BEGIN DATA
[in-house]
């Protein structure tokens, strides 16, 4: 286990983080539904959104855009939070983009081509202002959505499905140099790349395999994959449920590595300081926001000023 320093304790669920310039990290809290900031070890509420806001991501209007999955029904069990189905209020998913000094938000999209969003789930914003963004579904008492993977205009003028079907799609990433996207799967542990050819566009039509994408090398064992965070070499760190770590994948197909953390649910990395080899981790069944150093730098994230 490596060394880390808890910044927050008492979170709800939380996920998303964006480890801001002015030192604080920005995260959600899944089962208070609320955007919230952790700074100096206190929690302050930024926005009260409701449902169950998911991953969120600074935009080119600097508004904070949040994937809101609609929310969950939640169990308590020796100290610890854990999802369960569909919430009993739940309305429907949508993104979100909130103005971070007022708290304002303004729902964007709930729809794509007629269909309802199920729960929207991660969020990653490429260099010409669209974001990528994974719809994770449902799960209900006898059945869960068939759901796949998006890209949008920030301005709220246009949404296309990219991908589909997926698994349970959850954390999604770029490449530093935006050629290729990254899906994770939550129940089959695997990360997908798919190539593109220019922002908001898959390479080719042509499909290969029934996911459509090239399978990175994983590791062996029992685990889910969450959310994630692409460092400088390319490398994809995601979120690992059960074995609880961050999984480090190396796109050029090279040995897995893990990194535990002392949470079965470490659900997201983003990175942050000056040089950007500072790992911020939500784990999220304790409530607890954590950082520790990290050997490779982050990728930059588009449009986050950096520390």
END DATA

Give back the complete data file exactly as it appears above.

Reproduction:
[in-house]
């Protein structure tokens, strides 16, 4: 286990983080539904959104855009939070983009081509202002959505499905140099790349395999994959449920590595300081926001000023 320093304790669920310039990290809290900031070890509420806001991501209007999955029904069990189905209020998913000094938000999209969003789930914003963004579904008492993977205009003028079907799609990433996207799967542990050819566009039509994408090398064992965070070499760190770590994948197909953390649910990395080899981790069944150093730098994230 490596060394880390808890910044927050008492979170709800939380996920998303964006480890801001002015030192604080920005995260959600899944089962208070609320955007919230952790700074100096206190929690302050930024926005009260409701449902169950998911991953969120600074935009080119600097508004904070949040994937809101609609929310969950939640169990308590020796100290610890854990999802369960569909919430009993739940309305429907949508993104979100909130103005971070007022708290304002303004729902964007709930729809794509007629269909309802199920729960929207991660969020990653490429260099010409669209974001990528994974719809994770449902799960209900006898059945869960068939759901796949998006890209949008920030301005709220246009949404296309990219991908589909997926698994349970959850954390999604770029490449530093935006050629290729990254899906994770939550129940089959695997990360997908798919190539593109220019922002908001898959390479080719042509499909290969029934996911459509090239399978990175994983590791062996029992685990889910969450959310994630692409460092400088390319490398994809995601979120690992059960074995609880961050999984480090190396796109050029090279040995897995893990990194535990002392949470079965470490659900997201983003990175942050000056040089950007500072790992911020939500784990999220304790409530607890954590950082520790990290050997490779982050990728930059588009449009986050950096520390």